Resolution #4 – This year, we pay journalists their worth

The challenges that plagued the media landscape in recent years are certain to follow us in 2024.

Journalists worldwide face significant difficulties such as financial instability, technological disruption, and an increased focus on online engagement. This has led to stagnant wages, disappearing benefits, and a lack of job security, making it difficult for professionals to hold power accountable and give voice to marginalised communities. The overreliance on clickbait content and sensationalised narratives has resulted in a decline in investigative journalism, while the collapse of local news has left information deserts where communities once thrived.

A 2021 study by ACME on the profile of Ugandan journalists revealed concerning income disparities. The majority, exceeding two-thirds, earn $280 or less per month. This financial strain is particularly pronounced in rural areas, where three-quarters of journalists make $140 or even lower, compared to only one in ten in Kampala reaching the $210-$280 range. Notably, no upcountry journalist surpasses the $280 mark, and consistent, timely payments are not guaranteed.

Similar trends were observed in ACME’s Tanzanian study, where over half (63%) of journalists earn less than $217 monthly, with only a small percentage (3%) exceeding $870. Additionally, a significant disparity exists based on media ownership. State-owned media offers considerably higher salaries, with nearly half earning above $435 monthly, compared to the significantly lower figures in online media (6%) and local media (0%).

Paying journalists a fair wage is not merely an economic issue, but an ethical imperative. Journalism is a demanding profession requiring skill, dedication, and unwavering commitment to truth. Journalists put their safety, reputation, and even lives at risk to produce stories that matter. Asking them to do this on bare minimum wages, juggling second jobs, and living paycheck to paycheck is not only exploitative, but undermines the very essence of journalistic integrity.

Beyond ethics, there’s a compelling economic argument for fair pay. Investing in journalists generates returns. Quality journalism attracts readers, builds trust, and fosters engaged communities. This translates to increased engagement, subscriptions, and ultimately, advertising revenue. 

Fairly compensating journalists is not a handout, but an investment in our democracy, communities, and future. It’s recognising that quality journalism is not a luxury, but a necessity. In 2024, let’s stop turning a blind eye to the exploitation of those who provide us with light in an increasingly opaque world. Let’s make this the year we say “enough is enough” and pay journalists what they deserve – their fair wage.

The future of journalism, and consequently, the future of our democracy, hangs in the balance. 2024 can be a turning point, a year where we stop asking journalists to sacrifice their well-being for clickbait and short-term profits. It’s time to recognize their value, not just with words, but with action. It’s time to pay them their due wage.

Take action!

How can we address this issue in 2024? The solutions are multifaceted but achievable. Here are some crucial steps:

Internal practices:

  • Conduct salary audits: Analyse wage disparities across geography, ownership, and roles. Implement strategies to bridge identified gaps and achieve fairer compensation.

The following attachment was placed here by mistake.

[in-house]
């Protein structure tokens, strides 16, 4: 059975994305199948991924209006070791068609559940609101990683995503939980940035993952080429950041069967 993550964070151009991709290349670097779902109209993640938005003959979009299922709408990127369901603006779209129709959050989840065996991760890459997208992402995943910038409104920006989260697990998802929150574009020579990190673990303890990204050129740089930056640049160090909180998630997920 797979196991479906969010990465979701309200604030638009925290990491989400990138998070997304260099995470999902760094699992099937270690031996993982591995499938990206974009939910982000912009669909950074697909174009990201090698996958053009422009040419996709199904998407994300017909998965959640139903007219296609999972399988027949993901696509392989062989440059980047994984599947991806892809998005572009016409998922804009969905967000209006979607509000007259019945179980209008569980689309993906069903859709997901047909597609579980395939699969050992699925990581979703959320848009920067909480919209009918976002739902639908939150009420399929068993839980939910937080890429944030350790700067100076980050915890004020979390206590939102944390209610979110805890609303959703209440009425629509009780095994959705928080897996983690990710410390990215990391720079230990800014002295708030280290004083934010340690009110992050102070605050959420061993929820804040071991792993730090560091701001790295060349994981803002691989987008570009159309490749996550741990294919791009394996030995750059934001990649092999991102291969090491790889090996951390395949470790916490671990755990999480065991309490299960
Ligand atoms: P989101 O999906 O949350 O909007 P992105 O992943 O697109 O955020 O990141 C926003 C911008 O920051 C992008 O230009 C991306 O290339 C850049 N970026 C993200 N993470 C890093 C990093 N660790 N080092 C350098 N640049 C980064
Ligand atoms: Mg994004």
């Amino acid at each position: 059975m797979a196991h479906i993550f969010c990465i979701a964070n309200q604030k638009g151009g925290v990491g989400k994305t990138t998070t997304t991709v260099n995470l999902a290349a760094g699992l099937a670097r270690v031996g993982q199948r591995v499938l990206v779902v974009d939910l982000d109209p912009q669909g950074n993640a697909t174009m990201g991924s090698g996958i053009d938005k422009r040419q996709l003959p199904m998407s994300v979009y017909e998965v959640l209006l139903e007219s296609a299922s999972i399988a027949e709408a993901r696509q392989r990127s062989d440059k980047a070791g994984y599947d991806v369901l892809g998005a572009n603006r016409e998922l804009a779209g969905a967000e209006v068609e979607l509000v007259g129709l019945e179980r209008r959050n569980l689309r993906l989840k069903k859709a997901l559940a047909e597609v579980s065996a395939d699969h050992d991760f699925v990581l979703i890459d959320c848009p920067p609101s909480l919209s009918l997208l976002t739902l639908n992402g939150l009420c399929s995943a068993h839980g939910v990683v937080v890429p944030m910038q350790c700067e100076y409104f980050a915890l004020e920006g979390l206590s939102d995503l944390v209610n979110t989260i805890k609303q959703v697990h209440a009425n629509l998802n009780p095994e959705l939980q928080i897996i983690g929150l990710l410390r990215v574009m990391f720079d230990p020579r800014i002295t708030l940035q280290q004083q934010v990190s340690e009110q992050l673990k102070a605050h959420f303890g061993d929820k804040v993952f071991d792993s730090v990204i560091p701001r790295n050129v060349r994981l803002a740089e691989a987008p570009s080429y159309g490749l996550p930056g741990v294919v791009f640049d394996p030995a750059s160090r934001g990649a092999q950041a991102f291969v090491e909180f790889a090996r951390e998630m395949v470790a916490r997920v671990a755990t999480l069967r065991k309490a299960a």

• Review budget allocation: Prioritise journalist wages by adjusting spending in other areas. Explore revenue diversification through innovative models like subscriptions, grants, and partnerships.
  • Invest in professional development: Offer training and mentorship programs to enhance journalists’ skills and marketability, potentially leading to higher earning opportunities.
  • Promote transparency: Publish salary ranges or salary grids to foster trust and encourage internal advocacy for fair compensation.
  • Develop ethical hiring practices: Avoid precarious working conditions like freelance-only positions or excessive unpaid overtime. Ensure all roles offer stable contracts and adequate benefits.

External collaboration:

  • Advocate for industry-wide standards: Collaborate with other media organisations to establish fair wage benchmarks and best practices for journalist compensation.
  • Support independent media: Partner with smaller, independent outlets committed to quality journalism and fair wages, expanding options for journalists.
  • Work with unions and associations: Engage with journalist unions and industry associations to advocate for policies that improve journalist pay and working conditions, such as tax breaks for media organizations meeting specific wage standards.

Focus on sustainability:

  • Develop long-term revenue strategies: Explore sustainable funding models beyond advertising, such as reader subscriptions, memberships, or non-profit partnerships.
  • Diversify content offerings: Expand beyond traditional news formats to attract new audiences and revenue streams, while maintaining journalistic integrity.
  • Embrace innovation: Utilise technology and new platforms to reach wider audiences and optimise operational efficiency, potentially freeing up resources for higher wages.

 

ACME Mwalimu

The African Centre for Media Excellence's training unit, known as ACME Mwalimu, scours news platforms and online resources to curate the best training tips and resources for journalists and media organisations, empowering them to become impactful contributors to public debate and development. If you have a training tip or question, you can reach out to ACME Mwalimu at training[at]acme-ug.org.

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